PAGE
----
A Literature-Inspired Writing Lesson from WritingFix
Focus Trait: IDEA DEVELOPMENT Support Trait: ORGANIZATION

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This Lesson's Title:

Hat Trick

comparing different descriptions of similar objects in one passage

This lesson was built for WritingFix
after being proposed by Northern Nevada Writing Project Consultant Nancy Thomas during an AT&T-sponsored in-service class for teachers.

The intended "mentor text" to be used when teaching this on-line lesson is the novel The Pearl by John Steinbeck. Before writing, students should listen to and discuss the writing style of this book's author, especially from chapter 4 of the book.

Check out The Pearl at Amazon.com.

If you are a Washoe County teacher, click here to search for this book at the county library.


Teacher Instructions & Lesson Resources:

Pre-step (before sharing the published model): Groups will look at various examples from current magazines of all sorts of people wearing hats or headgear (baseball caps, tiaras, ski caps, etc.) The pictures should be mounted on construction paper and laminated for maximum use. Students will discuss with each other why people wear the headgear they wear. Students might also discuss what they are telling the world about themselves by wearing other articles of clothing other than hats.


Step one (sharing the published model):  If your students have previously been introduced to Kino, Juana, and Coyotito, they understand that Kino has found The Pearl of the World and is now on his way to sell his pearl to the pearl buyers. Students are aware of Kino’s strength, honor, and dignity. They understand that Kino’s dreams for his family will only be realized if Kino is able to sell his pearl at a fair price.

Share this short section from chapter 4 from The Pearl:

Kino put on his large straw hat and felt it with his hand to see that it was properly placed, not on the back or side of his head, like a rash, unmarried, irresponsible man, and not flat as an elder would wear it, but tilted a little forward to show aggressiveness and seriousness and vigor. There is a great deal to be seen in the tilt of a hat on a man.

Using the attached graphic organizer, have students organize the paragraph phrase by phrase to show the different ways a man can wear a hat.


Step two (introducing student models of writing):  In small groups, have your students read and respond to any or all of the student models that come with this lesson.  The groups should certainly talk about the idea development, since that's the focus of this writing assignment, but you might prompt your students to talk about each model's organization as well.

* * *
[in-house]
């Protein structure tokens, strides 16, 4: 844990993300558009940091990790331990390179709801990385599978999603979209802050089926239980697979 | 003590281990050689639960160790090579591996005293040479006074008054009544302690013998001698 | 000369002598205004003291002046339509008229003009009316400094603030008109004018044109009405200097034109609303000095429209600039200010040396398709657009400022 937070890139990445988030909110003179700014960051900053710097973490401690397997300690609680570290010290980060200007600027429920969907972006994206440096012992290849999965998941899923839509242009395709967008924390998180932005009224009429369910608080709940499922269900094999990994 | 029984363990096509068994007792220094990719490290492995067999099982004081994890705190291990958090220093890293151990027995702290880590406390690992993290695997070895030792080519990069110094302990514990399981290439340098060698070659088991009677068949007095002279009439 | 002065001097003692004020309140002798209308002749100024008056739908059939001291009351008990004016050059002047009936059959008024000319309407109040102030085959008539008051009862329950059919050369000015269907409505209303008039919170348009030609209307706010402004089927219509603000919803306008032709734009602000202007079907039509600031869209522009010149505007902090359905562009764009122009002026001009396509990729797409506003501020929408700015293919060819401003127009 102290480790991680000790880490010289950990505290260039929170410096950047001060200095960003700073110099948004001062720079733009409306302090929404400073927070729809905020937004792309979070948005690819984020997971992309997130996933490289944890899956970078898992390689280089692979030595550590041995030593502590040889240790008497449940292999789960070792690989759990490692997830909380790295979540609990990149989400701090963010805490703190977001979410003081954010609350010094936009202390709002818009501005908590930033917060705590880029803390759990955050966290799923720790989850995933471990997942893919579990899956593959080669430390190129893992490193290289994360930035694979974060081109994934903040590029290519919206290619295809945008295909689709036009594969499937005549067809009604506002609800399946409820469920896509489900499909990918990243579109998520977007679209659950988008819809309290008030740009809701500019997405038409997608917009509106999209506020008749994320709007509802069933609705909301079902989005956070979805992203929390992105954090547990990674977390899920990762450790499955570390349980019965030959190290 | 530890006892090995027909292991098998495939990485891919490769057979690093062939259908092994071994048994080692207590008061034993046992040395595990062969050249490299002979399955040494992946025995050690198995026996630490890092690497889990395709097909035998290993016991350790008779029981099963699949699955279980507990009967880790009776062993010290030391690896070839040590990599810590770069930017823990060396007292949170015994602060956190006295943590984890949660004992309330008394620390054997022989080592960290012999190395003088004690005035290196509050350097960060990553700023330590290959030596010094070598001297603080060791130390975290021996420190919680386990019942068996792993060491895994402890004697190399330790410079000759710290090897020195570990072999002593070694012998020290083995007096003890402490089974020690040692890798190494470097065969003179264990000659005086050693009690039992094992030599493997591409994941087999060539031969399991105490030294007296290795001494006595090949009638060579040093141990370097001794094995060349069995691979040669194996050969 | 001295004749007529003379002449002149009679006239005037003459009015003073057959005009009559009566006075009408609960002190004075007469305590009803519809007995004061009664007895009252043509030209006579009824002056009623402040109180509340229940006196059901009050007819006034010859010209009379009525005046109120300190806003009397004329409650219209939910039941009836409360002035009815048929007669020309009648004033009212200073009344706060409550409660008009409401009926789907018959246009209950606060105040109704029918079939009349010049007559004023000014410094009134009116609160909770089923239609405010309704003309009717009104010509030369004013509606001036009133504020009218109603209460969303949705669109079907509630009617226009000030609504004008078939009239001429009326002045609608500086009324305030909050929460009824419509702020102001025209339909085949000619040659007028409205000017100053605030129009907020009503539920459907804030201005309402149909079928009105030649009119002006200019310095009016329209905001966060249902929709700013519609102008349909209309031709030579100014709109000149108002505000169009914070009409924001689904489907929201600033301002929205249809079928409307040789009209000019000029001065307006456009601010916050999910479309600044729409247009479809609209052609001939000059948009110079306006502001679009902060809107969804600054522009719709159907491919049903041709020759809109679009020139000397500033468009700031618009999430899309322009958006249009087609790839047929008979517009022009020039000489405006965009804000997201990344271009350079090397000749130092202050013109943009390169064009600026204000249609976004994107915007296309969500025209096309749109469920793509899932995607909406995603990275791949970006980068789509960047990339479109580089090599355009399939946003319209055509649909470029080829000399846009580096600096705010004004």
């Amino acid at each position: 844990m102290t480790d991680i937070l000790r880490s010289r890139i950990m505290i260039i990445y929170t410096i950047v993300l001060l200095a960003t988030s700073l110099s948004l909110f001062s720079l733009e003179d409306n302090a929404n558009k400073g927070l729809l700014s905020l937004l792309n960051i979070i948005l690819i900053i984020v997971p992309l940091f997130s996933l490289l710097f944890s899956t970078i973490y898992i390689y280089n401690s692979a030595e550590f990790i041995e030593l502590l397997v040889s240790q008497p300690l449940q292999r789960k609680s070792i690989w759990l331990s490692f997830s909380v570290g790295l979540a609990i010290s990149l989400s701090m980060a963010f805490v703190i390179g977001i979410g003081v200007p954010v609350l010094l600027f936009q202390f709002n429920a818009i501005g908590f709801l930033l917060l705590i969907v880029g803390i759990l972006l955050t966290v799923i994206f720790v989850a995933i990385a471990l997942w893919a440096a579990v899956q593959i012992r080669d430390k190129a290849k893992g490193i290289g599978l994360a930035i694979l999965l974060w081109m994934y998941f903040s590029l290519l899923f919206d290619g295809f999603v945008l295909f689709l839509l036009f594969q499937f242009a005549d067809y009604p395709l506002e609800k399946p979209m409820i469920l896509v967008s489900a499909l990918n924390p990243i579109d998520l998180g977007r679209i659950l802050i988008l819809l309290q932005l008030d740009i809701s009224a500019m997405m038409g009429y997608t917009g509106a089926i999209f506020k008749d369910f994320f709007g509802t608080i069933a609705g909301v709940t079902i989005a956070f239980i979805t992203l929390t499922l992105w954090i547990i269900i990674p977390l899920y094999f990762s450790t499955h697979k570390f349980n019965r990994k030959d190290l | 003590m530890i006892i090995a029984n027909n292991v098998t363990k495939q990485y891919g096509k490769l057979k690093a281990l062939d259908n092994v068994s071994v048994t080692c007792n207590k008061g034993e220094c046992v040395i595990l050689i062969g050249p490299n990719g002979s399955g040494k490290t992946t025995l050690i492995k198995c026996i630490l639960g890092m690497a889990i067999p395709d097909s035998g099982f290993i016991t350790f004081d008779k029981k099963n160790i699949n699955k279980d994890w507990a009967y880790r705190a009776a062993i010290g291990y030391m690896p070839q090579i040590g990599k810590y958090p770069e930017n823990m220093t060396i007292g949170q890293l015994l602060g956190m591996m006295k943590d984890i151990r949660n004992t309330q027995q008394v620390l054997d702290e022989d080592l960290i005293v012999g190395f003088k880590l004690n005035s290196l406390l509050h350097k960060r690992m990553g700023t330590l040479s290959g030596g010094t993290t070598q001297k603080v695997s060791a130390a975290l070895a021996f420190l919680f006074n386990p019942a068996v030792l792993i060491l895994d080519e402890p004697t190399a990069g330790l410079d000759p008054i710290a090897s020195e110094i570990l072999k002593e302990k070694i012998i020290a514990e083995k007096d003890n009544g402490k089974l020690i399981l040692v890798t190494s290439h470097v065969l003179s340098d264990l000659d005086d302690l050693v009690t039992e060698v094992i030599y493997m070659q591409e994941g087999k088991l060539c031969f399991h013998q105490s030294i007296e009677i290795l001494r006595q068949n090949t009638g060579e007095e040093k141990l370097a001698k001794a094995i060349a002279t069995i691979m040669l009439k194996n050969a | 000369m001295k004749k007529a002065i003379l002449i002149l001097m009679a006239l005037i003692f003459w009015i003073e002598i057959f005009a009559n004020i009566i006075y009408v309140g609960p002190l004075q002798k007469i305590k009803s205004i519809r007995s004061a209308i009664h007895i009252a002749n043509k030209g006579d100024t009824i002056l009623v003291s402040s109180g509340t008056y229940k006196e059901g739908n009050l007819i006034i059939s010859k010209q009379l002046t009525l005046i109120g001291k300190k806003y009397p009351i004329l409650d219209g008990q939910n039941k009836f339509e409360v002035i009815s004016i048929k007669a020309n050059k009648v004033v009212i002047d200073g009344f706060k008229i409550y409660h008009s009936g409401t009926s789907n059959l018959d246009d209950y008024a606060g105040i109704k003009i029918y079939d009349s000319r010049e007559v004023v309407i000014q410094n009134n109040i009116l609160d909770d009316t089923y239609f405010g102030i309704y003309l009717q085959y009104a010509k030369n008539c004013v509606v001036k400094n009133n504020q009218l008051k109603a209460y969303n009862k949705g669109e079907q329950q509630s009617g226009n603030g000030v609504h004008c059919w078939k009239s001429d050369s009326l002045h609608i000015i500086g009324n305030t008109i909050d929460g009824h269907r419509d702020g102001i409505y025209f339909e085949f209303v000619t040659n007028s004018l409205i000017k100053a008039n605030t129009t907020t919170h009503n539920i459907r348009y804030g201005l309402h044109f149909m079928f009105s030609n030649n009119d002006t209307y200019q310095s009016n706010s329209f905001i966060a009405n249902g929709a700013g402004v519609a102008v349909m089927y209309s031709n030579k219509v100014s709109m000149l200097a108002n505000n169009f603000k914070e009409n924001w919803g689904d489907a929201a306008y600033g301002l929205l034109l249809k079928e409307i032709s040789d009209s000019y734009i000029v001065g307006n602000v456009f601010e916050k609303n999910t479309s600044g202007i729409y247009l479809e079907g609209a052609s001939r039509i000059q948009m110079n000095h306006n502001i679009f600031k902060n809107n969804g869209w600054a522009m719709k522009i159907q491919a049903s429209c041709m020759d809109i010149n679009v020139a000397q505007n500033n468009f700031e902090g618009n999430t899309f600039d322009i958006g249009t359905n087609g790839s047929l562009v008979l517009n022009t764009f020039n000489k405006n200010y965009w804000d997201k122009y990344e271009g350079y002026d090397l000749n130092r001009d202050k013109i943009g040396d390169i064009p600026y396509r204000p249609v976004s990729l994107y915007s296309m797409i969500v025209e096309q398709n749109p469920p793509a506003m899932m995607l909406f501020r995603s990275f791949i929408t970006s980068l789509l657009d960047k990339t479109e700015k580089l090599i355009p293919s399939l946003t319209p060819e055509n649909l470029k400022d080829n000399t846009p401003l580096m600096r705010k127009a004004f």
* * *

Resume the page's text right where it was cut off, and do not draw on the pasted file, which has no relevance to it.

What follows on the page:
• We're looking for more student samples for most grade levels for this prompt!  Help us get some, and we'll send you a free resource for your classroom!  Contact us at publish@writingfix.com for details.

Step three (thinking and pre-writing): The Interactive Button Game Nancy designed on the Student Instructions Page is designed to get your students thinking about

Before they start drafting their descriptive pieces, request that students work from the Traits Guide for idea development and organization. Peer editing from the Traits Guide is an effective way of double-checking to see that all of the requirements for each trait have been met. Have the students use the ideas and organization draft sheet. This sheet’s embedded Post-it® Note-sized templates asks the students to rank themselves for both traits for this piece of writing.

To promote deeper thinking about idea development while students draft, you can have your students draft their writing on WritingFix's 2-page idea development drafting sheet.


Step four (revising with specific trait language):   To promote response and revision to rough draft writing, attach WritingFix's Revision and Response Post-it® Note-sized templates to your students' drafts.  Make sure the students rank their use of the trait-specific skills on the Post-it® Note-sized templates, which means they'll only have one "1" and one "5."   Have them commit to ideas for revision based on their Post-It rankings.  For more ideas on WritingFix's Revision & Response Post-it® Note-sized templates, click here.


Step five (editing for conventions):  After students apply their revision ideas to their drafts and re-write neatly, require them to find an editor.   If you've established a "Community of Editors" among your students, have each student exchange his/her paper with multiple peers.  With yellow high-lighters in hand, each peer reads for and highlights suspected errors for just one item from the Editing Post-it.  The "Community of Editors" idea is just one of dozens and dozens of inspiring ideas that is talked about in detail in the Northern Nevada Writing Project's Going Deep with 6 Trait Language Workbook for Teachers.


Step six (publishing for the portfolio):   When they are finished revising and have second drafts, invite your students to come back to this piece once more during an upcoming writer's workshop block.  Their stories might become a longer story, a more detailed piece, or the beginning of a series of pieces about the story they started here.  Students will probably enjoy creating an illustration for this story as they get ready to publish it for their portfolios.

Interested in publishing student work on-line?  We invite student writers to post final drafts of their original at WritingFix's Community of Student Writers.  This is a safe-to-use blog for students and teachers. No writing is posted until it is approved by the moderator. Contact us at publish@writingfix.com if you have questions about getting your students published.

 

Learn more about author John Steinbeck by clicking here.


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